"Luck Child" (Challenge Records) is her seventh release as a leader and the first time I have heard her sing with a small group (though not the first time she's recorded with one). The recording features pianist Olaf Polziehn, guitarist Peter Tiehuis, and bassist Ingmar Heller plus Ms. Claassen's husband Paul Heller (clarinet, bass clarinet, tenor saxophone on one track).
Fay Claassen attempts to blend old and new, hard and soft, happy and sad, doing so in a trip setting that is both comfortable and challenging. There are musical surprises along the way (a sweet version of "Oh Shenandoah" and a good take of Burt Bacharach/ Hal David's melodramatic "A House Is Not a Home"); the vocalist is strong throughout and "Luck Child" succeeds on the strength of her performances, the musicians' interactions, and the variety of the material.
For more information, go to www.fayclaassen.com.
Here's the title track:
The title track opens the album with the leader on soprano sax but also overdubbed tenor sax and bass clarinet. That "full" sound plus strong solos from Ms. Coss, Wintz and Zaleski as well as the intelligent arrangement is rewarding for the listener. The tenor sax leads the way on another original "You're There", the music pushed along by Macbride's active drumming. Ms Coss's solo rides the percussive wave. Wintz and Zaleski offer good counterpoint as the solo continues. The melody of "Unwavering Optimism" moves upward throughout yet notice the step down as the band moves into the solo section.
|Photo by Anna Yatskevich|
For more information, go to www.roxycoss.com.
Enjoy the title track:
The Lascivious Biddies, a quartet that combined witty lyrics, strong vocals, and sharp musicianship. Turned out that Ms. Monaco has grown up in nearby Wallingford CT and had been schoolmates with tenor saxophonist Wayne Escoffery and pianist Noah Baerman. After leaving the Biddies in the mid-2000s, she has led several ensembles, released four albums as a leader, and built upon her teaching career.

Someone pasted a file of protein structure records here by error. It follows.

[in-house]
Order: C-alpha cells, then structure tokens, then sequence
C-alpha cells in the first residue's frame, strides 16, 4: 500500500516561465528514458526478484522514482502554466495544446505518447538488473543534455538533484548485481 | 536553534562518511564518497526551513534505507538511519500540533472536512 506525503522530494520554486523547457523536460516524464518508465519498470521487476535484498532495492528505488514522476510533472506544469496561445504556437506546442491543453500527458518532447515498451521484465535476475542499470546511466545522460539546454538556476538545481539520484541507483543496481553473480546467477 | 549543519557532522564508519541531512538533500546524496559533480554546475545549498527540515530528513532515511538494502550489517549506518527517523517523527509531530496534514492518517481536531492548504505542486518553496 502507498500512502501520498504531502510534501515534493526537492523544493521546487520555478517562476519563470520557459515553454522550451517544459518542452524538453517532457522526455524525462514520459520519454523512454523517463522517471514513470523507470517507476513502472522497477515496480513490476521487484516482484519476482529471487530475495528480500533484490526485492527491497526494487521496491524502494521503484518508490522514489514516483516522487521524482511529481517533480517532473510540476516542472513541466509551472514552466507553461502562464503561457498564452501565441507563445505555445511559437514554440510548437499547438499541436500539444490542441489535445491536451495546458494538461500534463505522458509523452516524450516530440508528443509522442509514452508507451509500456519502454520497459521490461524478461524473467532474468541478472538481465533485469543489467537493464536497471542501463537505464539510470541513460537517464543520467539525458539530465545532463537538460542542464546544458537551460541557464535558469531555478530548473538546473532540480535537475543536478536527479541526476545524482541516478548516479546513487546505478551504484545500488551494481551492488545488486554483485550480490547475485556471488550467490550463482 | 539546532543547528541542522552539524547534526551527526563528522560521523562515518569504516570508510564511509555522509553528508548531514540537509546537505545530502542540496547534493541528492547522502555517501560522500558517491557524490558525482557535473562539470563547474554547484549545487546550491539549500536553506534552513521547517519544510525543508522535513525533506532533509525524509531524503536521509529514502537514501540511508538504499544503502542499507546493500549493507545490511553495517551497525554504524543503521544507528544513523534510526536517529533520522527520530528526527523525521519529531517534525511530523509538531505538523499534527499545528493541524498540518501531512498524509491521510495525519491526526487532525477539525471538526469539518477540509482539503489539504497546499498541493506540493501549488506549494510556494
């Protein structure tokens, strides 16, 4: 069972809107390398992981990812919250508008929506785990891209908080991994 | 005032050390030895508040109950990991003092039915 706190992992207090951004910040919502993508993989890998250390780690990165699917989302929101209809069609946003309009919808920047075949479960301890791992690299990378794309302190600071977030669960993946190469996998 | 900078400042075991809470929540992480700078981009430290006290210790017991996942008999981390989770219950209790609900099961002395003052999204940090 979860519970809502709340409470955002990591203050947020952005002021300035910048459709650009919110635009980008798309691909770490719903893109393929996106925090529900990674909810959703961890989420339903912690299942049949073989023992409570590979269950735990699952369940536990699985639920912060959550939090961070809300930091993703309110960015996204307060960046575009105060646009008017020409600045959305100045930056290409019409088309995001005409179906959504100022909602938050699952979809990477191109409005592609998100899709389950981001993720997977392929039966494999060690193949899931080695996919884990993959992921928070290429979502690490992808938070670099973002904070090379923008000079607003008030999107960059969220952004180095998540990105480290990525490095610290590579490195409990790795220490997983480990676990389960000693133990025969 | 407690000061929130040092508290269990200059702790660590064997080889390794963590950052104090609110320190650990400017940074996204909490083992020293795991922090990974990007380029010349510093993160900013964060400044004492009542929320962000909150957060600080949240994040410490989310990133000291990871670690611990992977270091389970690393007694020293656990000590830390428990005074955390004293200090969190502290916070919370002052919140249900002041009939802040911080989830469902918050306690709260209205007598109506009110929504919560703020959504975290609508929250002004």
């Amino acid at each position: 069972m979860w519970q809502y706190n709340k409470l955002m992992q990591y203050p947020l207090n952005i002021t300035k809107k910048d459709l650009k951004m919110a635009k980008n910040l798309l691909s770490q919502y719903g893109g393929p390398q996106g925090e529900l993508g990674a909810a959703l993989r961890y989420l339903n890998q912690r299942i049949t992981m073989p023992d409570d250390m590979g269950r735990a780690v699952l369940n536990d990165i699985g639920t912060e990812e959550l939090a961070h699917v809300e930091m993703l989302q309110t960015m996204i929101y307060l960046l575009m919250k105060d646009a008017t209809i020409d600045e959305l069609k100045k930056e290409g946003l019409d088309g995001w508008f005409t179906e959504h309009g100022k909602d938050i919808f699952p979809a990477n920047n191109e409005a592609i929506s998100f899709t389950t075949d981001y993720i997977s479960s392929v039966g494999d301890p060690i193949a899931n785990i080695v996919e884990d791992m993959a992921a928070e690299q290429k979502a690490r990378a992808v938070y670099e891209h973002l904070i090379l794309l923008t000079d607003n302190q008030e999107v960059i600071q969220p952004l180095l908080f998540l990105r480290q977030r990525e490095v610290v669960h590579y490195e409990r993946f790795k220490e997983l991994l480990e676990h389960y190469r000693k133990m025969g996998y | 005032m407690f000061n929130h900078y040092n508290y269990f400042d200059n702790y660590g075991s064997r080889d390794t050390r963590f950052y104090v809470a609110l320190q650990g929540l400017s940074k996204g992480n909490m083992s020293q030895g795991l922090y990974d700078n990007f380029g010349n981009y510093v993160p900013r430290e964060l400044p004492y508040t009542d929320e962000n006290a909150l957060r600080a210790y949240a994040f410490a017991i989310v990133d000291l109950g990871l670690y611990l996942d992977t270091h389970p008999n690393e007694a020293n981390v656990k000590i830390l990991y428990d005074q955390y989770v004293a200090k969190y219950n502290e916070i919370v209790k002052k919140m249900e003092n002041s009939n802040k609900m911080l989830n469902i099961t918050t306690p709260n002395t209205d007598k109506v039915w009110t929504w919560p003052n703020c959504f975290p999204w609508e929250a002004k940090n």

"Glitter" (Posi-Tone Records) is her fifth release and finds her leading an ensemble that features Lauren Sevian (baritone saxophone), Gary Versace (organ), and Matt Wilson (drums). Just looking at the lineup and several of the song titles ("Gremlin From the Kremlin", "Mimosa Blues", "The Mean Reds"), one gets the feeling the listener is in for a good time.
Best advice about "Glitter" is to enjoy the ride - no doubt that these four musicians are having a blast. This is the best and "loosest" I have heard Amanda Monaco play. That's not a slam against her earlier work. This program works so well because of the temperament and talent of the ensemble as well as how the composer understands how to let her music "breathe." Play it loud and relax. Just maybe the world is not coming to an end.
For more information, go to amandamonaco.com.
Enjoy the opening track: